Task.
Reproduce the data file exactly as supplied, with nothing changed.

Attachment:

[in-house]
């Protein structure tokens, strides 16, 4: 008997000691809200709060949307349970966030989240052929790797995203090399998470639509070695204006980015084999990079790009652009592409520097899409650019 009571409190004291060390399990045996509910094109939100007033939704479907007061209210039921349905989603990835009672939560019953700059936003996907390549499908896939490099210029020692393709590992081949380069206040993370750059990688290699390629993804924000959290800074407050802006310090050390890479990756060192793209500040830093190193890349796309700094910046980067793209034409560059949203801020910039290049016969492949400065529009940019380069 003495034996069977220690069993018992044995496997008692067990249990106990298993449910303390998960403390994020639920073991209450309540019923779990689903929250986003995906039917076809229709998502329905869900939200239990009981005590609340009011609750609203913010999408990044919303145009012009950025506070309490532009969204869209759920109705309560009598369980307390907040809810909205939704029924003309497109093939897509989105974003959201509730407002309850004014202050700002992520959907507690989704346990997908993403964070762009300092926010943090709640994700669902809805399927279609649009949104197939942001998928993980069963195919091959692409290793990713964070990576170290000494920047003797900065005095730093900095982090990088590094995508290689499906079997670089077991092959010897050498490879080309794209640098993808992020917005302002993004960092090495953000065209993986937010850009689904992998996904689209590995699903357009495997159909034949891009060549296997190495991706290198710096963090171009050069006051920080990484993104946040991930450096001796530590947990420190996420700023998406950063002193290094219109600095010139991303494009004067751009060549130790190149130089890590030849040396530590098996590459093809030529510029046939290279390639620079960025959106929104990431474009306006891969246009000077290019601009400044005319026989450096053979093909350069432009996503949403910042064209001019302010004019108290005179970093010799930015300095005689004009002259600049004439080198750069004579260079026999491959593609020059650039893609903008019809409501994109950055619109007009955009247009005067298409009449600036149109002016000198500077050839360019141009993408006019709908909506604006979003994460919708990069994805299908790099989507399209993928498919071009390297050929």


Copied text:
[in-house]
């Protein structure tokens, strides 16, 4: 008997000691809200709060949307349970966030989240052929790797995203090399998470639509070695204006980015084999990079790009652009592409520097899409650019 009571409190004291060390399990045996509910094109939100007033939704479907007061209210039921349905989603990835009672939560019953700059936003996907390549499908896939490099210029020692393709590992081949380069206040993370750059990688290699390629993804924000959290800074407050802006310090050390890479990756060192793209500040830093190193890349796309700094910046980067793209034409560059949203801020910039290049016969492949400065529009940019380069 003495034996069977220690069993018992044995496997008692067990249990106990298993449910303390998960403390994020639920073991209450309540019923779990689903929250986003995906039917076809229709998502329905869900939200239990009981005590609340009011609750609203913010999408990044919303145009012009950025506070309490532009969204869209759920109705309560009598369980307390907040809810909205939704029924003309497109093939897509989105974003959201509730407002309850004014202050700002992520959907507690989704346990997908993403964070762009300092926010943090709640994700669902809805399927279609649009949104197939942001998928993980069963195919091959692409290793990713964070990576170290000494920047003797900065005095730093900095982090990088590094995508290689499906079997670089077991092959010897050498490879080309794209640098993808992020917005302002993004960092090495953000065209993986937010850009689904992998996904689209590995699903357009495997159909034949891009060549296997190495991706290198710096963090171009050069006051920080990484993104946040991930450096001796530590947990420190996420700023998406950063002193290094219109600095010139991303494009004067751009060549130790190149130089890590030849040396530590098996590459093809030529510029046939290279390639620079960025959106929104990431474009306006891969246009000077290019601009400044005319026989450096053979093909350069432009996503949403910042064209001019302010004019108290005179970093010799930015300095005689004009002259600049004439080198750069004579260079026999491959593609020059650039893609903008019809409501994109950055619109007009955009247009005067298409009449600036149109002016000198500077050839360019141009993408006019709908909506604006979003994460919708990069994805299908790099989507399209993928498919071009390297050929």